One of the biggest challenges Customer Success leaders face is operationalizing a capacity model that reflects reality. If done correctly, your CSM team can scale to $250 million in revenue with optimal output and reduced burnout. If done incorrectly, churn can metastasize while your customer retention costs balloon to 15-20% of revenue. But what's the right approach?
The origins of "account"
Perhaps some of the confusion lies in the nebulous word itself: account. Derived from Old French and Late Latin, account was primarily a financial term referring to "a count" of something, or a reckoning of money to be paid. Around the 1600s, the definition of account garnered some nuance: "course of business dealings requiring records"—but it never ventured far from its original purpose: counting stuff.
But this poses a challenge for leaders, their CRM software, and the CSM organization. IBM and Nuts.com are very different accounts.
Let's start from the bottom
Many Customer Success executives will boldly prognosticate: "An enterprise CSM can handle 15 accounts, and a corporate/mid-market CSMs can handle 150 accounts" — or some variation thereof. Are they guessing? Yes, mostly. And that's okay early on as you test & tinker with your Customer Success model.
But cavalier guesswork can get you in trouble, especially as you begin to scale from $20M to $50M and sales begins closing dozens of deals per week.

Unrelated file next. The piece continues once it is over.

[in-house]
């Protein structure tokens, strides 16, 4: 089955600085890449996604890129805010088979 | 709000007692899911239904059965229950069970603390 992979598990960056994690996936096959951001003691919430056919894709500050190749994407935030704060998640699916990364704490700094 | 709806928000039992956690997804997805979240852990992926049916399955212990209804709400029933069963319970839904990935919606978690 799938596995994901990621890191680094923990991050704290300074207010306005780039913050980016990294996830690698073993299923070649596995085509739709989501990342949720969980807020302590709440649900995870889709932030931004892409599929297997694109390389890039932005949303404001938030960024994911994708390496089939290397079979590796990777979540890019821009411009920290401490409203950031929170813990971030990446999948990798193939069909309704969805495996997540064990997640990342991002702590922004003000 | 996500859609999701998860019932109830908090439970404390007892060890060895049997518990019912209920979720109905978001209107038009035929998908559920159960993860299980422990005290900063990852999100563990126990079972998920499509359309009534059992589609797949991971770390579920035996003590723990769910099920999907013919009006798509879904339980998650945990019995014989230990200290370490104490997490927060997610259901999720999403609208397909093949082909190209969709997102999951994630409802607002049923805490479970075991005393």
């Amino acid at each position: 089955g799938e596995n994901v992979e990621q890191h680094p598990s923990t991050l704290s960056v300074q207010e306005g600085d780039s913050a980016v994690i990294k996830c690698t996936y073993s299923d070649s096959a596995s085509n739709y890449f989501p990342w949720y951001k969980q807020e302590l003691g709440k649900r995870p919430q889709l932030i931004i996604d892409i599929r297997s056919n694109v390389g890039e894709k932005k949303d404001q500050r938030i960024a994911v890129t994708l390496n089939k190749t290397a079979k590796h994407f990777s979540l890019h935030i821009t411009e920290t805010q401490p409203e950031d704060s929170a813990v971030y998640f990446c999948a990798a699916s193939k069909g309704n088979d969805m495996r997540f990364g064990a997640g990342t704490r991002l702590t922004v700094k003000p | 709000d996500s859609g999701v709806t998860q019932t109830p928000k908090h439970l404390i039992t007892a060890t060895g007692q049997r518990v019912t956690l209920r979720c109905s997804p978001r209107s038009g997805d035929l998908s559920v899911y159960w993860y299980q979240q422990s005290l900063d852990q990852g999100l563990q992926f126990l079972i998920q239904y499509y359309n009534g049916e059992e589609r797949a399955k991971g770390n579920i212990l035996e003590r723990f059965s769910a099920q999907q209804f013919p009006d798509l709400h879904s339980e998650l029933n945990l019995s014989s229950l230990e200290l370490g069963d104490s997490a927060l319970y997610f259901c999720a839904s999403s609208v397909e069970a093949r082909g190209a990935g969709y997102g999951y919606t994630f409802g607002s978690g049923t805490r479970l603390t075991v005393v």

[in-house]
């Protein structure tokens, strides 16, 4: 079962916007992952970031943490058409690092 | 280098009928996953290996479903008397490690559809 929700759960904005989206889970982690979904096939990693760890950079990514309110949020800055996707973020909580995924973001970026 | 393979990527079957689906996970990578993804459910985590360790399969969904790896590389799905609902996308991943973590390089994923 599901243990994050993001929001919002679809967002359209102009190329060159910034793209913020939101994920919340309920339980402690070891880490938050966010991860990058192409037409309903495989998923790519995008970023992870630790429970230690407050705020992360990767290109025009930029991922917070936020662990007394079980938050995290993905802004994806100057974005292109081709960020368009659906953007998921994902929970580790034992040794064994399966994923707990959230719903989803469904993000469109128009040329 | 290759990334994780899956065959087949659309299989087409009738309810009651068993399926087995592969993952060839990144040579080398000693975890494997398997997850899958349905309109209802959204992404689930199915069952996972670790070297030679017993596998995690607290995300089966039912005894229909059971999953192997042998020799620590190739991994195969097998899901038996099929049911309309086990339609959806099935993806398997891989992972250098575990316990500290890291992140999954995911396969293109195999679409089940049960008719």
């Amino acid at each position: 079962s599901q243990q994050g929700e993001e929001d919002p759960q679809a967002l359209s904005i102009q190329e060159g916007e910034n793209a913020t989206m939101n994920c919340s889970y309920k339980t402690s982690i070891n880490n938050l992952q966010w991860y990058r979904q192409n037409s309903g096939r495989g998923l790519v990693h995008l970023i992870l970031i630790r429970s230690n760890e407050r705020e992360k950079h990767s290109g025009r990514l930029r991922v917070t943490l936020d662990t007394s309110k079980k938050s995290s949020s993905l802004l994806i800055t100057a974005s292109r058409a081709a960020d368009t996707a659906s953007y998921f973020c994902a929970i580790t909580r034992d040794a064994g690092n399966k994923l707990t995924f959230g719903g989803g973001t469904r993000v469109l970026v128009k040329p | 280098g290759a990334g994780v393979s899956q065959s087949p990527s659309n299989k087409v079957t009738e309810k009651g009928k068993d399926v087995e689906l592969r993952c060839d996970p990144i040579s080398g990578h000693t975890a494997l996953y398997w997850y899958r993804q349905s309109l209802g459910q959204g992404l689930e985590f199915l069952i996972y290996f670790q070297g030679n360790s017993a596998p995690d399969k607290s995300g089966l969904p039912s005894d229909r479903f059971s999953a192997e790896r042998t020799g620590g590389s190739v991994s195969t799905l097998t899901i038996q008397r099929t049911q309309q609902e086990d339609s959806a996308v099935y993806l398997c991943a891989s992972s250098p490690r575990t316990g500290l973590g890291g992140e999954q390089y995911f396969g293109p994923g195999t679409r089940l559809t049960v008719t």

Most leaders miss a vital input: How much TIME can my CSM team actually spend with customers?
To answer this question, we monitored my CSM team's activity for 12 months and measured how many hours they were spending with customers. Since logging calls in Salesforce is (very) prone to human error, I pulled the data directly from their Google Calendars (using a powerful software called Datahug), and inferred account names from the email domains on the accepted calendar invite.
What we learned: 15 hours per week
Sustained over the long term, the maximum amount of time a CSM can spend with a customer is 15 hours per week. At first glance, 15 hours per week might not seem like a lot, but think about it: that's three 1-hour customer calls per day, or six 30-minute customer calls per day. After you account for meeting preparation, internal meetings, administrative overhead and lunch, you run out of daylight pretty quickly.
To help build our capacity model, we can consider this a viable upper limit.
Not coincidentally, 15 hours/week was the output of one of our top-performing CSMs who typically worked 50 hours per week, so 30% of her time was spent talking to customers (either on the phone or in-person meeting). An absolute workhorse, she also had the highest product usage and often the best net retention on the team - but these are topics for another day (the r-squared between CSM "customer time" and net retention was 0.82, i.e. very strong correlation).
Highest value activites
The next piece of the puzzle to consider: if we know that CSMs can spend ~15 hours per week with customers (max), what is the highest-value use of that time? The answer depends on your product and customer profile, but the list usually looks something like this:
- Discovery: learning about the people and business of the "account"
- Product training: education on features & functionality to drive value for customer
- Business reviews: some sort of recurring value visibility/validation exercise